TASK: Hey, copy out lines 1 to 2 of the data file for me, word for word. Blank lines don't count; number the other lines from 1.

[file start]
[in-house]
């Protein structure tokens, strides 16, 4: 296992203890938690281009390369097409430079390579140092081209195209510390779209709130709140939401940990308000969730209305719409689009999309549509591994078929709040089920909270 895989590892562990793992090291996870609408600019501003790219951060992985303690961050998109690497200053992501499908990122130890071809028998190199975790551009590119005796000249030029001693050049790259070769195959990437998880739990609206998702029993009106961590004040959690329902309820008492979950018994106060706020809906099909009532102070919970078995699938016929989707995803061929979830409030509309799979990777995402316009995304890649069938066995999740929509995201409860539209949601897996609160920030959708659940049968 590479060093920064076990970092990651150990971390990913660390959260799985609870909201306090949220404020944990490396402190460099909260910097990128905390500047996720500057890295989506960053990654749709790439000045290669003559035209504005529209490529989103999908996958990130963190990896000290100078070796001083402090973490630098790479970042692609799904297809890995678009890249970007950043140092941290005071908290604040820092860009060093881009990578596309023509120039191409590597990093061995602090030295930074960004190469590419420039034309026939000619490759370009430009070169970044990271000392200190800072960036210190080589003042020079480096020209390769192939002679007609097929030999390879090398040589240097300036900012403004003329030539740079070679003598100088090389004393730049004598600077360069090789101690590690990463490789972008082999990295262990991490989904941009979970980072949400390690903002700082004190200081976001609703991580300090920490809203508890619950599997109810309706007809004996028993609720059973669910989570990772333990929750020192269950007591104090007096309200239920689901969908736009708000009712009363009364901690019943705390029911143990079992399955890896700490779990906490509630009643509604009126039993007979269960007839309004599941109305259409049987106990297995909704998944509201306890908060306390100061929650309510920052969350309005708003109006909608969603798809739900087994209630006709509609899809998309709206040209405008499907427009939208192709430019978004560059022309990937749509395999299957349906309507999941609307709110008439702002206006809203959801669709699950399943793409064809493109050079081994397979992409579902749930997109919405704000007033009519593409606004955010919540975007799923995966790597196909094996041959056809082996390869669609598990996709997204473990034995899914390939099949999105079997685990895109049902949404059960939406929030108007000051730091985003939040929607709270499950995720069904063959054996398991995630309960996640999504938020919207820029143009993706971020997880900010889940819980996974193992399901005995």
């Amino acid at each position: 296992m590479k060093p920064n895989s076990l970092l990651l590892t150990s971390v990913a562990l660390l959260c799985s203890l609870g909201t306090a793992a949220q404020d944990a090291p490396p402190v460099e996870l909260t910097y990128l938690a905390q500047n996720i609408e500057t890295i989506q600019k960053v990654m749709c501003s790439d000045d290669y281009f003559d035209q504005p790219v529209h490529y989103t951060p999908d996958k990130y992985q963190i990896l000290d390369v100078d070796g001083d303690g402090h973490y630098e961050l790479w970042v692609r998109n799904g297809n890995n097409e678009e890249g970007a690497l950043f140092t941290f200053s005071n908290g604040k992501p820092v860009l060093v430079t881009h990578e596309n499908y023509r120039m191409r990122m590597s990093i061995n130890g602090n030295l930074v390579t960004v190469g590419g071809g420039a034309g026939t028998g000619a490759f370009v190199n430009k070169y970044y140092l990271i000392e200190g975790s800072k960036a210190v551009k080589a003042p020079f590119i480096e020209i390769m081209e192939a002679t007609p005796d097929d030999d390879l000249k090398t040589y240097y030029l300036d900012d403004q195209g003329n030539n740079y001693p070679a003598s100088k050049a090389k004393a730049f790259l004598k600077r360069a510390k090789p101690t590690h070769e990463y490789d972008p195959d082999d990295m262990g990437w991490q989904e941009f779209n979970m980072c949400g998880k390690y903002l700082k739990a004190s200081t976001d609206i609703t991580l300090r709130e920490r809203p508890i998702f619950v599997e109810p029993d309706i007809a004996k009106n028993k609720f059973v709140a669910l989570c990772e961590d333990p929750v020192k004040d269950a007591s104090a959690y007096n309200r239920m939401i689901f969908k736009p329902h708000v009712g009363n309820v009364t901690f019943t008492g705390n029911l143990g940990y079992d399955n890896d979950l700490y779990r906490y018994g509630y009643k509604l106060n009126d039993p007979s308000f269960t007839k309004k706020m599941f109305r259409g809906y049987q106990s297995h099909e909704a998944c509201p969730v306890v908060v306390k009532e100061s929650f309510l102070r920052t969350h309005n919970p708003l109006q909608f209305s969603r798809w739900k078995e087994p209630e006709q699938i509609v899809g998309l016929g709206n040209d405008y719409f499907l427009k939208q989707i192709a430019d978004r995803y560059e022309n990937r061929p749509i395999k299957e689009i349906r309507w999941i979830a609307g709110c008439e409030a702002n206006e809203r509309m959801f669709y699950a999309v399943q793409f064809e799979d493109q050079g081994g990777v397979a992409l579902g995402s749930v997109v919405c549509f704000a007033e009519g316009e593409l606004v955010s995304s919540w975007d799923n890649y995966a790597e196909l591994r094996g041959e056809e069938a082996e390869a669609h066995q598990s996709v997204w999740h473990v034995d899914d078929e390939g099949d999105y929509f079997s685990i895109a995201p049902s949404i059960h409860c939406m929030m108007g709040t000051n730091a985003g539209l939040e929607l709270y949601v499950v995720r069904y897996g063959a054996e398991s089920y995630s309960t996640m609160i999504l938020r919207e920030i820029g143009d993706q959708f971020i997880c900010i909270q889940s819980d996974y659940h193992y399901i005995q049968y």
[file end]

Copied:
[in-house]
């Protein structure tokens, strides 16, 4: 296992203890938690281009390369097409430079390579140092081209195209510390779209709130709140939401940990308000969730209305719409689009999309549509591994078929709040089920909270 895989590892562990793992090291996870609408600019501003790219951060992985303690961050998109690497200053992501499908990122130890071809028998190199975790551009590119005796000249030029001693050049790259070769195959990437998880739990609206998702029993009106961590004040959690329902309820008492979950018994106060706020809906099909009532102070919970078995699938016929989707995803061929979830409030509309799979990777995402316009995304890649069938066995999740929509995201409860539209949601897996609160920030959708659940049968 590479060093920064076990970092990651150990971390990913660390959260799985609870909201306090949220404020944990490396402190460099909260910097990128905390500047996720500057890295989506960053990654749709790439000045290669003559035209504005529209490529989103999908996958990130963190990896000290100078070796001083402090973490630098790479970042692609799904297809890995678009890249970007950043140092941290005071908290604040820092860009060093881009990578596309023509120039191409590597990093061995602090030295930074960004190469590419420039034309026939000619490759370009430009070169970044990271000392200190800072960036210190080589003042020079480096020209390769192939002679007609097929030999390879090398040589240097300036900012403004003329030539740079070679003598100088090389004393730049004598600077360069090789101690590690990463490789972008082999990295262990991490989904941009979970980072949400390690903002700082004190200081976001609703991580300090920490809203508890619950599997109810309706007809004996028993609720059973669910989570990772333990929750020192269950007591104090007096309200239920689901969908736009708000009712009363009364901690019943705390029911143990079992399955890896700490779990906490509630009643509604009126039993007979269960007839309004599941109305259409049987106990297995909704998944509201306890908060306390100061929650309510920052969350309005708003109006909608969603798809739900087994209630006709509609899809998309709206040209405008499907427009939208192709430019978004560059022309990937749509395999299957349906309507999941609307709110008439702002206006809203959801669709699950399943793409064809493109050079081994397979992409579902749930997109919405704000007033009519593409606004955010919540975007799923995966790597196909094996041959056809082996390869669609598990996709997204473990034995899914390939099949999105079997685990895109049902949404059960939406929030108007000051730091985003939040929607709270499950995720069904063959054996398991995630309960996640999504938020919207820029143009993706971020997880900010889940819980996974193992399901005995």